Philosopher Crispin Sartwell of Dickinson College has an intersting take on what's coming next. In the New York Times' Opinionator column he declares us to be on the cusp of "popomo," a post-post modern period in philosophy which will, in fact, amount to a return to realism.
His whole column is interesting and the reader can get a sense of it in his summation. After discussing the post modern anti-realism of thinkers like Stanley Fish and Richard Rorty, Sartwell says this:
But the ‘80s heyday of Rorty and Fish is beginning to seem like a long time ago, and a backlash seems to be in progress. More recent work in philosophy includes various forms of realism about the world: the idea that reality is not the product of consciousness, or of human perceptual structures or languages or interpretive communities, but exists independently. We don’t make the world, as one might put it; the world makes us. Where for decades or even centuries, philosophy has focused on our representations and descriptions of the world, on human consciousness and cultural systems, many are now turning to the external features of the world that constitute the content of our experiences and the context of our social practices.The problem with realism is that it seeks to make the physical world, as well as human moral and aesthetic values, objectively real entities. The former, however, seems to be undercut by quantum physics and the latter seems to be undercut by naturalistic metaphysics. Quantum physics seems to point to mind as being the fundamental reality and naturalistic metaphysics entails, in my view, an inescapable subjectivity of moral and aesthetic value. It'll be interesting to see how Sartwell's last line ultimately plays out.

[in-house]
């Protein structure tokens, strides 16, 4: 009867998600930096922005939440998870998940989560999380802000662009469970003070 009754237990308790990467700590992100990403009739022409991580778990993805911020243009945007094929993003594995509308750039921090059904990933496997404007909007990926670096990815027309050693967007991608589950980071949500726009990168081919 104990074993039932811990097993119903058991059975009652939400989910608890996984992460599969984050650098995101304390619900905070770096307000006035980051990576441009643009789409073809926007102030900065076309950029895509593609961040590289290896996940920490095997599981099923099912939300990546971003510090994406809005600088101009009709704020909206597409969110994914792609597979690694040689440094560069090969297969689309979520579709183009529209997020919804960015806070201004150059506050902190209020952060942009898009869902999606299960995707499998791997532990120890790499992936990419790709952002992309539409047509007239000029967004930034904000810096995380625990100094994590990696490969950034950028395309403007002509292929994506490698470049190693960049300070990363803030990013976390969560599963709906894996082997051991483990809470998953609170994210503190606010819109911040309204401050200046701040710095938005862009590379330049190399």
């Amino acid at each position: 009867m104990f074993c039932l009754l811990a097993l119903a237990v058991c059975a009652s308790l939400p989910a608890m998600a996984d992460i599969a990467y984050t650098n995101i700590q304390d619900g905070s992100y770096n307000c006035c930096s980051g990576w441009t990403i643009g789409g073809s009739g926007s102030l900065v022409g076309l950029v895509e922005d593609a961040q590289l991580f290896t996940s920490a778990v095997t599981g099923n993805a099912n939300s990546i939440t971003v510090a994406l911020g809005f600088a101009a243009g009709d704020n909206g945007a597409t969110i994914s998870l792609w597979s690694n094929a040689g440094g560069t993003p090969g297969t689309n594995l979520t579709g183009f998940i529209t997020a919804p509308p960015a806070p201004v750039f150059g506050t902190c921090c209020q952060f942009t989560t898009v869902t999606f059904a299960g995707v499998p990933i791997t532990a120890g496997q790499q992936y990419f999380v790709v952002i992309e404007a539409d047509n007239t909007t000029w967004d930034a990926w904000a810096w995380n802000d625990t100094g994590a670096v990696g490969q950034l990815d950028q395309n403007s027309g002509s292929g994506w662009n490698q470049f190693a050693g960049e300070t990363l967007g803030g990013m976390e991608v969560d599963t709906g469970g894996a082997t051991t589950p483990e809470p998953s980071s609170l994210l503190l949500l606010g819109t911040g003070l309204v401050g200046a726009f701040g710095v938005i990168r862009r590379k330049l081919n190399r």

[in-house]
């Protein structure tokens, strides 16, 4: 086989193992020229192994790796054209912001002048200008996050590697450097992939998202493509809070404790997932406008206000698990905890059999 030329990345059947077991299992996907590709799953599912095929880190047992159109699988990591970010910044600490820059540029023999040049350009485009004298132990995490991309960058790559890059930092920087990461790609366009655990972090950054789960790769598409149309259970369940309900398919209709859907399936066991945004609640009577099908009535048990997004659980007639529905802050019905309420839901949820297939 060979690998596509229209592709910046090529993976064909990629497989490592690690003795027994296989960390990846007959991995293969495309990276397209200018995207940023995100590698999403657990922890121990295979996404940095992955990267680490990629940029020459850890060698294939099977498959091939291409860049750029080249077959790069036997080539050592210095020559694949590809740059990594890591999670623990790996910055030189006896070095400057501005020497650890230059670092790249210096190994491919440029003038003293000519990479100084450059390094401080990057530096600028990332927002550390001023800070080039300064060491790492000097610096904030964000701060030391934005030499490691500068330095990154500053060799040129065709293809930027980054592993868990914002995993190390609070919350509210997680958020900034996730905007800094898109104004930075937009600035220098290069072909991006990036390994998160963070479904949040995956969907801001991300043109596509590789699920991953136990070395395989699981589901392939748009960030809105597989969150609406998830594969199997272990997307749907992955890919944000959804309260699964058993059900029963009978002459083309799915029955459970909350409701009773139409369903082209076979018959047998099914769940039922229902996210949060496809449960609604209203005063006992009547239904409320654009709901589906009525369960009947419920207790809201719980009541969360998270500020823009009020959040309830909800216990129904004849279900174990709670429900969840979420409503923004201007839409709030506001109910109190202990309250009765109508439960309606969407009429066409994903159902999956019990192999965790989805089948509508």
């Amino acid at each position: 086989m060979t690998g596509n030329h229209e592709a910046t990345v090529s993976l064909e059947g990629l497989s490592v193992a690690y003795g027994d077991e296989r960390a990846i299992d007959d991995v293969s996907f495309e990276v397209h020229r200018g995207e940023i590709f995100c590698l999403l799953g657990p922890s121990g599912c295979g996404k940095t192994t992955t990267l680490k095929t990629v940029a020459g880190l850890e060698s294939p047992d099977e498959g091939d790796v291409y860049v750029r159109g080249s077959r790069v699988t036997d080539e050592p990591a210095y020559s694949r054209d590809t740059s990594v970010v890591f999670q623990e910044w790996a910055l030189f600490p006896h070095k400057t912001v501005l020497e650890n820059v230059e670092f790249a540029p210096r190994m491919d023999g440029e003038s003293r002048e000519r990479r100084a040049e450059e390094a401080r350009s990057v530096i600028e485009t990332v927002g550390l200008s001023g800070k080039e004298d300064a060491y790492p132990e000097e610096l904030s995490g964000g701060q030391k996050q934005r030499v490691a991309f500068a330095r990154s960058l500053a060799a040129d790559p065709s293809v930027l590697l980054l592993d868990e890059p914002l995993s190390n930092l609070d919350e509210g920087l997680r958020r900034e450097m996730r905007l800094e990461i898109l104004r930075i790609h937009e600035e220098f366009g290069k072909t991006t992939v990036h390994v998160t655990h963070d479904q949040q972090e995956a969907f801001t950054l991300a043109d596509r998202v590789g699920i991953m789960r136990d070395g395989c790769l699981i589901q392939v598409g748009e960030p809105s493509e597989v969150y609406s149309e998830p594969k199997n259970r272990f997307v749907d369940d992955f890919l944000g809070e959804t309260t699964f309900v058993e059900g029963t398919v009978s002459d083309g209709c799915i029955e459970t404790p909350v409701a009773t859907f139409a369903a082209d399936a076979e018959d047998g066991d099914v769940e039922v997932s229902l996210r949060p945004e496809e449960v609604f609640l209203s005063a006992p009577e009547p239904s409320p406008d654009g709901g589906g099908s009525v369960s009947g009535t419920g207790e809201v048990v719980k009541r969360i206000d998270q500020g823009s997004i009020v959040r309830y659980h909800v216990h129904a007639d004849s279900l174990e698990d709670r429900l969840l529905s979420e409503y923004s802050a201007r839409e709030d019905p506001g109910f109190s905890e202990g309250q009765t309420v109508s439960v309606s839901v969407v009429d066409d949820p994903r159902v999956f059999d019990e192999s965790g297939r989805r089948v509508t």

Let’s call this phase after postmodernism post-postmodernism – “popomo” for short....
Some of the motivation for the realist turn has been ecological: Climate change isn’t just in our heads or in our descriptions, but a real-world situation that requires real-world physical transformations. Others have been political: defenses of the urgent truth of justice, or of the importance of material economic conditions and the treatment of physical human bodies. And I think that, as our experience becomes in many ways increasingly mediated or virtual, we simply started yearning toward the old-fashioned physical environment, which was always available and still is, and on which whatever we see on a screen depends utterly. Ideas are always an index of longings.
For me, a large part of the motivation was simply to find a way to keep on writing and doing philosophy. I ran out of interest in my own consciousness around 1990, but there’s no reason ever to run out of interest in the world. The intellectual generation that came after pomo had to find a way to keep going after the period after the end. The period after the period after the end is the popomo era. But the “post” was always itself a symptom of a sense of decline and ending, and I do hope and think that our period of inquiry doesn’t just come after something, but that it is itself something, and that it comes before something.